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How to Turn Your Employees into Teammates – Episode 207


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How do you eliminate negative influences that can be part of almost any team? 

Trying to create an exceptional team—one with positive energy and enthusiasm? On this episode of the Dentist Money™ Show, Reese and Ryan discuss typical organizational dysfunctions that may be keeping your employees from working together as a unit.

Can the well-oiled office of your dreams actually become reality? Reese and Ryan introduce five flaws that often sabotage teams that need to work closely together. And knowing the right solution for each flaw is a must for any organization.

Podcast Transcript:

Ryan Isaac: Hey Dentist Money show listeners. Guess what? This is Ryan. Thanks for joining us today. Today is a special, thankful, gratitude filled episode about teams. Teams are probably the most frustrating thing about a business, but also the most rewarding and really the reason a business succeeds or fails. So today Reese and I talk about the top five dysfunctions of a team. Five questions to ask yourself also, on how well your team is doing and functioning, and what you can do about some of these dysfunctions. We talk about a famous book that was written about it, and a lot of cool discussions on how to improve probably the most impactful meaningful part of your business and your entire life. So thanks again for joining us. We really appreciate the love and support.
If you’d like to have a chat with us, go to our website at dentistadvisors.com. Click on the book free consultation link and schedule a time to talk to one of our advisors. Join us in our Facebook group, dentistadvisors.com/group go ahead and post some questions in there. We go in ourselves and answer questions all the time, or come meet us at one of our events, we’re around the country two to three times a month. And you can check out the events coming up on dentistadvisors.com/events. As always, you can call or text us at 833 DDS plan. Seriously, thanks for joining us, we appreciate it. Enjoy the show.
Speaker: Consultant an advisor or conduct your own due diligence when making financial decisions. General principles discussed during this program do not constitute personal advice. This program is furnished by Dentist Advisors a registered investment advisor.
Speaker: This is dentist money. Now, here’s your host, Reese Harper.
Reese Harper: Welcome to the Dentist Money show where we help dentists make smart financial decisions. I’m your host Reese Harper here with my trusty old co-host, sir Ryan Isaac.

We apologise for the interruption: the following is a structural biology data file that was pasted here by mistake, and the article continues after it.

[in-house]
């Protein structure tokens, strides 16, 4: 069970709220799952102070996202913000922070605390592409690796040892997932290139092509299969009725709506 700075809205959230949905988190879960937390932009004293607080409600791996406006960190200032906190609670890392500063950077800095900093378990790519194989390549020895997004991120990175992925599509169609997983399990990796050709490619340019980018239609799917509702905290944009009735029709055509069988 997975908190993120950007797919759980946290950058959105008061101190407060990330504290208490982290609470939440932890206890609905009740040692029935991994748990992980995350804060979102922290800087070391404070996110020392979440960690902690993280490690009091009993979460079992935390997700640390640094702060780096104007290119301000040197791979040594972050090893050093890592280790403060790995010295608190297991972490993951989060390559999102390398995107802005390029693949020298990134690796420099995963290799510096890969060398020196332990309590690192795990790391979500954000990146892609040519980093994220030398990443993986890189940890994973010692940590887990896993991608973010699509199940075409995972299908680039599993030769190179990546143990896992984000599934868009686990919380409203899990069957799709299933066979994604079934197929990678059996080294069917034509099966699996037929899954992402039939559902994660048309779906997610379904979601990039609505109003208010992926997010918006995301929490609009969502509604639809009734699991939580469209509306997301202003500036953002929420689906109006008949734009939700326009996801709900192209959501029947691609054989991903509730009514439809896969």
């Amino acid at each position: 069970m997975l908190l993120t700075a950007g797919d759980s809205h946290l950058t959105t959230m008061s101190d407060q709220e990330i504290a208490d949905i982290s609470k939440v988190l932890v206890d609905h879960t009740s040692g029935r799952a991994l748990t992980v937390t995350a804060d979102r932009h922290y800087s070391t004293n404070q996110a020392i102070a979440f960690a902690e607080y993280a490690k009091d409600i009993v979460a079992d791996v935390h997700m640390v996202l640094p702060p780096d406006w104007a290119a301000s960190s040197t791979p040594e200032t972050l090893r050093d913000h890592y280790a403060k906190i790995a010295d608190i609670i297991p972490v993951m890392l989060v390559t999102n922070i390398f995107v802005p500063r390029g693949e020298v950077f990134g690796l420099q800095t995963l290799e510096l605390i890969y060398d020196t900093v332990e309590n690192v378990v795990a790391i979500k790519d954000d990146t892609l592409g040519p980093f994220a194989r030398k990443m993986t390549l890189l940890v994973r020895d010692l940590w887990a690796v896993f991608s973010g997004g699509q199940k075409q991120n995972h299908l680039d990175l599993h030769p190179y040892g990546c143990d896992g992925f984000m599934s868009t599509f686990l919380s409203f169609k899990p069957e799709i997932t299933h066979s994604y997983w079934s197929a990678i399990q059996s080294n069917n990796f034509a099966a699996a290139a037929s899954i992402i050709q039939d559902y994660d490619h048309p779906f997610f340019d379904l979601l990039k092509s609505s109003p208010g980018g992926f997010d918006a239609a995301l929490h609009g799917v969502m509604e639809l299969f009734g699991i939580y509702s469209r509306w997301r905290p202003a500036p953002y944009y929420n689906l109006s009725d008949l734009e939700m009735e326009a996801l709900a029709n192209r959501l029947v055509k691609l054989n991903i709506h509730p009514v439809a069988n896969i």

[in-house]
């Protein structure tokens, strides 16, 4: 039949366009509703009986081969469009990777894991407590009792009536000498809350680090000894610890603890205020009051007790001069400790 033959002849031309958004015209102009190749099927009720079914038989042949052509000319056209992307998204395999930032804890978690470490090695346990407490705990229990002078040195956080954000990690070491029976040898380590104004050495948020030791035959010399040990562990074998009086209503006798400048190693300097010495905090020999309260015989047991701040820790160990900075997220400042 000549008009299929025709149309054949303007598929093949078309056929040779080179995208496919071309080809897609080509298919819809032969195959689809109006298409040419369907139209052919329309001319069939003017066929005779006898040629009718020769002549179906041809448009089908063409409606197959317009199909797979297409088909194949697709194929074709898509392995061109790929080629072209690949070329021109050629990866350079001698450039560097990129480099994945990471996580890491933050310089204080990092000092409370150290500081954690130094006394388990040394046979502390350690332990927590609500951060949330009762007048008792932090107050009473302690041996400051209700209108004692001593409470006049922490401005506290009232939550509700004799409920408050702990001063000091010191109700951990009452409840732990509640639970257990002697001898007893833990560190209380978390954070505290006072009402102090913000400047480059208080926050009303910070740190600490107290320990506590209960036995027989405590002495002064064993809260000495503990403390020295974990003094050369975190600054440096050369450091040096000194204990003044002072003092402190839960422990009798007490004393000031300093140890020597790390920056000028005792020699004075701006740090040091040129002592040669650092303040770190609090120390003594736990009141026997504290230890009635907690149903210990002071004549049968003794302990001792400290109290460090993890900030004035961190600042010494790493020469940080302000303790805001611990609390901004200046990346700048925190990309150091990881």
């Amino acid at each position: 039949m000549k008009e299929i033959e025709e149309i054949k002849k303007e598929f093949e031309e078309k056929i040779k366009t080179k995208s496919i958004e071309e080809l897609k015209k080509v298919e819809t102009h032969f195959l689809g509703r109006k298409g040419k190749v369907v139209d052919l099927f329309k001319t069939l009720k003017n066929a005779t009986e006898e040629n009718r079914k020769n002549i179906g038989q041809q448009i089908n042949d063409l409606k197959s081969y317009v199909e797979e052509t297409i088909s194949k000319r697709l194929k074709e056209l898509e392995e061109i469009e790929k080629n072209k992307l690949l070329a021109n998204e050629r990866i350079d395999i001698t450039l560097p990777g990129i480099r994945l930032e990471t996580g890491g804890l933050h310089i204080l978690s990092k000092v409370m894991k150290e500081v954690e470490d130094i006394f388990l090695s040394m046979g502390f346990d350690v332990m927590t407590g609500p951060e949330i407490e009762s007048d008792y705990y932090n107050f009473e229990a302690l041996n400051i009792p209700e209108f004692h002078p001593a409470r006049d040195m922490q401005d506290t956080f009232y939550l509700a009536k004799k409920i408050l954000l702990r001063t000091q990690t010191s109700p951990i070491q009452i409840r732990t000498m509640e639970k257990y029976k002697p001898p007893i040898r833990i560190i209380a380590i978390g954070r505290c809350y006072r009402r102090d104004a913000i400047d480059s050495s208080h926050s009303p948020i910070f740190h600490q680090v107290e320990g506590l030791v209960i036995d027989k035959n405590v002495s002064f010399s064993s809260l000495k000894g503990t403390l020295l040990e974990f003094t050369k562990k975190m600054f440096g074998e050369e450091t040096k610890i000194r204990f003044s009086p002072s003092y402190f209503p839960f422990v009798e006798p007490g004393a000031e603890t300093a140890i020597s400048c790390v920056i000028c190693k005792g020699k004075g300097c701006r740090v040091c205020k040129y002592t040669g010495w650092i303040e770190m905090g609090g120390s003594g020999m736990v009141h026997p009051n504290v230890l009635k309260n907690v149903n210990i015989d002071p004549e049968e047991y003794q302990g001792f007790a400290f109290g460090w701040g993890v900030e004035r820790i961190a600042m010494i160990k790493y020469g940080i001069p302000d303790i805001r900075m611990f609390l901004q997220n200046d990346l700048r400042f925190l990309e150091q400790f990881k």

Ryan Isaac: Yeah, good to be back on the show among friends and scholars. You’re the scholar.
Reese Harper: It’s sad I’m your only friend, but we all know that’s true.
Ryan Isaac: It is true, it’s not sad you’re a good friend.
Reese Harper: Once a week the friends unit.
Ryan Isaac: Once a week [crosstalk 00:02:01].
Reese Harper: We’re each others friend.
Ryan Isaac: I’m grateful.
Reese Harper: So when you say among friends, that’s needed to clarify that among friend.
Ryan Isaac: Yeah. It’s good to be back among friend, that’s something there. Well, this episode is airing in one of the best holidays ever, which is a holiday where we just get together and eat tons and tons of food.
Reese Harper: On Valentines day?
Ryan Isaac: That’s your favorite holiday. Valentines is definitely-
Reese Harper: St. Patrick’s Day.
Ryan Isaac: Yeah, you love a good St. Patty’s parade.
Reese Harper: Okay, fine. For those of you who know, we’re not actually that bad with our editor… We’re not that far ahead of our editorial calendar. It is-
Ryan Isaac: You’re recording this in the spring for the spring of 2020. Yeah, it’s Thanksgiving.
Reese Harper: This is November, and it’s time to celebrate that Christmas present over the thanksgiving.
Ryan Isaac: Have you ever caught and killed your own turkey before? I feel like that’s something you might have done in your life.
Reese Harper: Oh, yeah.
Ryan Isaac: Oh, you have?
Reese Harper: Yeah, I mean one does shoot it like a buckshot.
Ryan Isaac: Really? Okay.
Reese Harper: Yeah, I did it up in Twin Falls, Idaho.
Ryan Isaac: Okay.
Reese Harper: My cousin Jake.
Ryan Isaac: Caught your own Turkey. This year I’m going to go a little bit… I’ve been saying this for the last few years I appreciate the turkey, I think the turkey is a strong bird, and it’s done well for our world. But this year I’m going to go like ribs and brisket, and just some other meats, some other beefs basically, we’re going to bring the cow into this.
Reese Harper: The pilgrims probably had all types of meat, if you’ve really think about it. Thanksgiving is the celebration of the collision of two worlds and beef was a major part of that culture.
Ryan Isaac: I’m going beef this year, I got the traeger.
Reese Harper: Equine, as they say.
Ryan Isaac: Yeah. If anyone-
Reese Harper: No, that’s not it, I think equine is horses.
Ryan Isaac: Equine is horse, which they might have also eaten I don’t know. I don’t know.
Reese Harper: We don’t know as much apparently about livestock as we thought.
Ryan Isaac: We have no idea. Reese, I don’t know. Yeah, anyway, it’s-
Reese Harper: I should know.
Ryan Isaac: You should know, farm boy. Yeah, it’s Thanksgiving week and to kick off the show today we’re going to be talking about one big subject, we’re both like really grateful for even talking about this a little bit lately, you gave a presentation on this subject in Vegas, the TVSE. Little shout out to TVSE.